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It's not easy to design a road sign. There are whole books of official guidance on the subject. You have to know a wealth of information to get the right colours, designs, layouts, spacing of text, kerning, tracking and weighting of letters. You need to make sure the radius of curves is correct when compared to the stroke width and letter height. You need to be able to work out when patches are needed and when you're allowed to use a flag or a stack-type sign.

Most of the time the resulting sign is correct, and when British road signs are made properly, they can be great pieces of graphic design work.

Unfortunately it doesn't always go right — whether it's bad design or just a lack of proof reading. Sometimes it's the right sign in the wrong place. This gallery documents some truly terrible mistakes on road signs past and present.

Click a photo to see a larger version.

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The refurbishment of the toll plaza and surrounding roads at Dartford in the late 1980s called for a whole host of new signs to be erected. Unfortunately this one made the inexplicable mistake of pointing the way to the M24.

There is no M24. If you take the M25 in the direction indicated, there's only the M20 and M23, and both of those are already shown. What on earth was it getting at?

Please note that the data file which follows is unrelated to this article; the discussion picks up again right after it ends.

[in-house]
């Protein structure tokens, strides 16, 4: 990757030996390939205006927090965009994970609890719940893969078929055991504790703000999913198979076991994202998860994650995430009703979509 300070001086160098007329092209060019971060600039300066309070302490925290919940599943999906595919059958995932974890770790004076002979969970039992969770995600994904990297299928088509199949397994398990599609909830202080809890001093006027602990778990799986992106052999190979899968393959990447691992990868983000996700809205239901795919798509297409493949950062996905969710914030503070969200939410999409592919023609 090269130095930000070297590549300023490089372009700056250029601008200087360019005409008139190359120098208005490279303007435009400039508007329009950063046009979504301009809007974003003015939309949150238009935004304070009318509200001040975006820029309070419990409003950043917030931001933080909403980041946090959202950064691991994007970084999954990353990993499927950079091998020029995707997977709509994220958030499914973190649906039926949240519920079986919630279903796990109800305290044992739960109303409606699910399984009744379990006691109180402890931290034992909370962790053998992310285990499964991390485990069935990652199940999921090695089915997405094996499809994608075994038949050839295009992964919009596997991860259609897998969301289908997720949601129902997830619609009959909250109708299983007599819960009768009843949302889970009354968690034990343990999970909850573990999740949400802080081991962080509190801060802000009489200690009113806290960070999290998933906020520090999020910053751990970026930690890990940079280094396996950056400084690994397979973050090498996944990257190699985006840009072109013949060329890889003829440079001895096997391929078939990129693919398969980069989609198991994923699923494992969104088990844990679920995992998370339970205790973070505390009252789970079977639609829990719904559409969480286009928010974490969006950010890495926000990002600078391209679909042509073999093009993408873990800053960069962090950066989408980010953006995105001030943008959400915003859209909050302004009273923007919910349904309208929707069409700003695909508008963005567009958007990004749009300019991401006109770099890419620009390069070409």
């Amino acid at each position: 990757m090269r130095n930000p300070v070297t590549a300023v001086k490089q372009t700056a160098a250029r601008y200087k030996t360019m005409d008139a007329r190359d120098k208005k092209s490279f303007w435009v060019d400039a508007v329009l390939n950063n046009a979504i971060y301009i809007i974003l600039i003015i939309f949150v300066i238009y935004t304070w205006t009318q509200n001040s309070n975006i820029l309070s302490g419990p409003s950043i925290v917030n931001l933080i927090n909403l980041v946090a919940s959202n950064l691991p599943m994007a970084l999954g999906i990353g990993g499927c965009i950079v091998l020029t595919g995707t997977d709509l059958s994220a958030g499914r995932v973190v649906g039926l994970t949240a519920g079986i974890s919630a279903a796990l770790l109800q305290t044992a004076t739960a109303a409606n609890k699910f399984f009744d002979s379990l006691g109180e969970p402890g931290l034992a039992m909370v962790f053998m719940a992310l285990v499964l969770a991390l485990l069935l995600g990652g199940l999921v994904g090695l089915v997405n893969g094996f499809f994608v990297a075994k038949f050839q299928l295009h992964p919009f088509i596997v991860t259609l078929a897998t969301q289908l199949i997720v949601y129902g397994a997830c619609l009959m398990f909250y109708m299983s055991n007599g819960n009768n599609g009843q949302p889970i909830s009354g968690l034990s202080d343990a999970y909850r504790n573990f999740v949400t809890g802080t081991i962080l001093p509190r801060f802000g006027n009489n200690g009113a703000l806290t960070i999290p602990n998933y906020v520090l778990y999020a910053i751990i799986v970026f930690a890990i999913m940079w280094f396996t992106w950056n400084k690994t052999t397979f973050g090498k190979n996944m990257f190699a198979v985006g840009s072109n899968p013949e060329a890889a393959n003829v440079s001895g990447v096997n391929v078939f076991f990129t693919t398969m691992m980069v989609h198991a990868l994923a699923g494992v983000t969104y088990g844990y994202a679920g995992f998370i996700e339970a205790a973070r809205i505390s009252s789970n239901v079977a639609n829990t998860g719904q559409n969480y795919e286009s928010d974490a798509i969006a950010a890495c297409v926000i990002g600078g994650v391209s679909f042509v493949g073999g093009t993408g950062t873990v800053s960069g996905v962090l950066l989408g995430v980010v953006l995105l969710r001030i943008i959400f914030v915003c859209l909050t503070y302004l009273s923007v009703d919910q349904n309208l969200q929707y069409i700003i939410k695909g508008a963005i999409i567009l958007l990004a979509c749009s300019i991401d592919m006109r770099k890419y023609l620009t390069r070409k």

Paul Taylor was Resident Engineer on the project, and had the error overplated very quickly indeed!

Photo by Paul Taylor

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The M25 between junctions 11 and 12 opened in 1980. Shortly before it was opened to traffic, we can safely assume that some emergency sign work was carried out. This picture was taken as the road was nearing completion, showing a sign that points the way to Dartford. Or at least it was meant to.

Photo by Mr G.F. Spencer

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A much older mistake from 2nd November 1959: as the opening ceremony for the first section of M1 goes on in the background, a cloth has been thrown over this faux pas.

Inexperienced workmen have erected the southbound diverge sign at junction 10 in the hard shoulder. This photograph is from the National Archives and, judging by the correspondence about it, caused acute embarassment in the Ministry of Transport. Its siting couldn't have been worse!

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In Devon, all roads lead to Sandford... This pair of wrong-way signs were spotted in Crediton. It's not unusual to see fingerpost signs turned the wrong way, but to see two quite like this is a different matter!

Photo by Colin Price

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This sign was erected on the eastbound side of the newly-upgraded A428. It's supposed to be pointing to Histon and Milton. Whoever designed it obviously got confused with Milton Keynes, which is in the other direction completely. It was painted over before the road was even open, and replaced soon afterwards.

As well as pointing the wrong way, it also makes very bad use of space, and has the lower arrow inside the white panel when it should be outside on the green background.

Photo by Clive

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This photo was taken on the northbound off-slip from the Coventry Eastern Bypass at the point it becomes the M69. It's a bit of a peculiar design with lots of wasted space, but Ken likes it for a different reason.

"My children were in the car, and when they saw the sign one said '...is that sign to tell Mickey Mouse to turn left?' When you look at it, it looks like Mickey Mouse ears, so ever since it has been known to us as Mickey Mouse Island."

Photo by Ken Hodierne